In a paper just published in the Proceedings of the National Academy of Sciences (PNAS), researchers describe for the first time a counter-intuitive diffusion behaviour of linear-chain hydrocarbon molecules under confinement in nanoscale channels. At elevated temperatures the diffusion of such molecules effectively slows down as a result of a 'thermal resistance effect' where a significant deformation of the molecules strongly restrains their movement. The work provides a new perspective for a fundamental understanding of the diffusion process.
The research was performed by researchers at laboratories and institutes of the Chinese Academy of Sciences in Wuhan, Bejing and Dalian, together with the Shanghai Research Institute of Petrochemical Technology. Prof. Rajamani Krishna of the University of Amsterdam's Van 't Hoff Institute for Molecular Sciences contributed with ab initio molecular dynamics (MD) simulations that clearly established the connection between the molecular structure and anomalous diffusion.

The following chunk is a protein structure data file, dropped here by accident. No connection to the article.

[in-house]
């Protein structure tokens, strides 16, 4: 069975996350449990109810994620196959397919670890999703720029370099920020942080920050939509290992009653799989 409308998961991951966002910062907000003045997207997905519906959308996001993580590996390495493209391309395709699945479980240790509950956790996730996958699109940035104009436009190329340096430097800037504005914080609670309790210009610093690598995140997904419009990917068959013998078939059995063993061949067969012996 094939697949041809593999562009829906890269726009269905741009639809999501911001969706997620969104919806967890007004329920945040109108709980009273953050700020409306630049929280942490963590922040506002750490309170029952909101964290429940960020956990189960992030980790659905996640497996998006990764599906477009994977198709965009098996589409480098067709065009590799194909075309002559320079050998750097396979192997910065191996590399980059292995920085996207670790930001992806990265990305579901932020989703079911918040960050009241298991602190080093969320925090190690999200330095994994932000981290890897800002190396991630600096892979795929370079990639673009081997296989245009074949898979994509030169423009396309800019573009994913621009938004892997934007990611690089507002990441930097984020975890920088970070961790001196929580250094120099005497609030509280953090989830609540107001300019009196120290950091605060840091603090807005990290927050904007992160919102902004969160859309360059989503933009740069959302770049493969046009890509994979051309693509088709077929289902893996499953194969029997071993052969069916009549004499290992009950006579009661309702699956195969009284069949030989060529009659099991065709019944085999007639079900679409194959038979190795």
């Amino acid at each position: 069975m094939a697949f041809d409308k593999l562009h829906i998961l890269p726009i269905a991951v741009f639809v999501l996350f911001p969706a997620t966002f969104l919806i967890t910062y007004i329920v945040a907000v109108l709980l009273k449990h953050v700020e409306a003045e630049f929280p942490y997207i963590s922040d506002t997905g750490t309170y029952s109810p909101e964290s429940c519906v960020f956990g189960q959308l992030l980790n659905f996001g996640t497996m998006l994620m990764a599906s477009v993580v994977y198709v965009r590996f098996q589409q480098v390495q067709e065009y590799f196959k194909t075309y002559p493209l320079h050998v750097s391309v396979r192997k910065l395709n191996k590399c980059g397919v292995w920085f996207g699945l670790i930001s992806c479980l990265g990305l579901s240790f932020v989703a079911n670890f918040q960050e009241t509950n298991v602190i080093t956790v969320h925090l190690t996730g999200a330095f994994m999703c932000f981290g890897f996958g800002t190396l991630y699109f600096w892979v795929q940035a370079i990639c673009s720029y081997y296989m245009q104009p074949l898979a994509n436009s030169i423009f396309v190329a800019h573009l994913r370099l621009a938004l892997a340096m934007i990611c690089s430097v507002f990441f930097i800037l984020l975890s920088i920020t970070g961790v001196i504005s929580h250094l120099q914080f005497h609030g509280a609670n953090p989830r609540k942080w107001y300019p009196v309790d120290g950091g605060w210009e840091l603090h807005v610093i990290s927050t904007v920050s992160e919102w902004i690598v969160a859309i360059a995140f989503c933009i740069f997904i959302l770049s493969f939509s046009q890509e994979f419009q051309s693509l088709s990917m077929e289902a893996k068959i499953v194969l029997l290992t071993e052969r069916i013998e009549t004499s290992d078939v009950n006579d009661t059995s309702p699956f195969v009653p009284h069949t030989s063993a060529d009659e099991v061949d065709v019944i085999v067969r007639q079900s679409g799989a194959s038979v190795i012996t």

Diffusion is generally faster at higher temperatures. Here, a novel counterintuitive behaviour is observed that the movement of long-chain molecules slows as the temperature increases under confinement. The report confirms that this anomalous diffusion is caused by the “thermal resistance effect” where the diffusion resistance of linear-chain molecules is equivalent to that with branched-chain configurations at high temperature. It then restrains the molecular transportation in the nanoscale channels as further confirming by zero length column experiments. This work enriches the anomalous diffusion family and provides fundamental insights for the novel mechanism inside confined systems.
Jiamin Yuan, Zhiqiang Liu, Yimo Wu, Jingfeng Han, Xiaomin Tang, Chengbin Li, Wei Chen, Xianfeng Yi, Jian Zhou, Rajamani Krishna, German Sastre, Anmin Zheng: Thermal resistance effect on anomalous diffusion of molecules under confinement. PNAS May 17, 2021 DOI: 10.1073/pnas.2102097118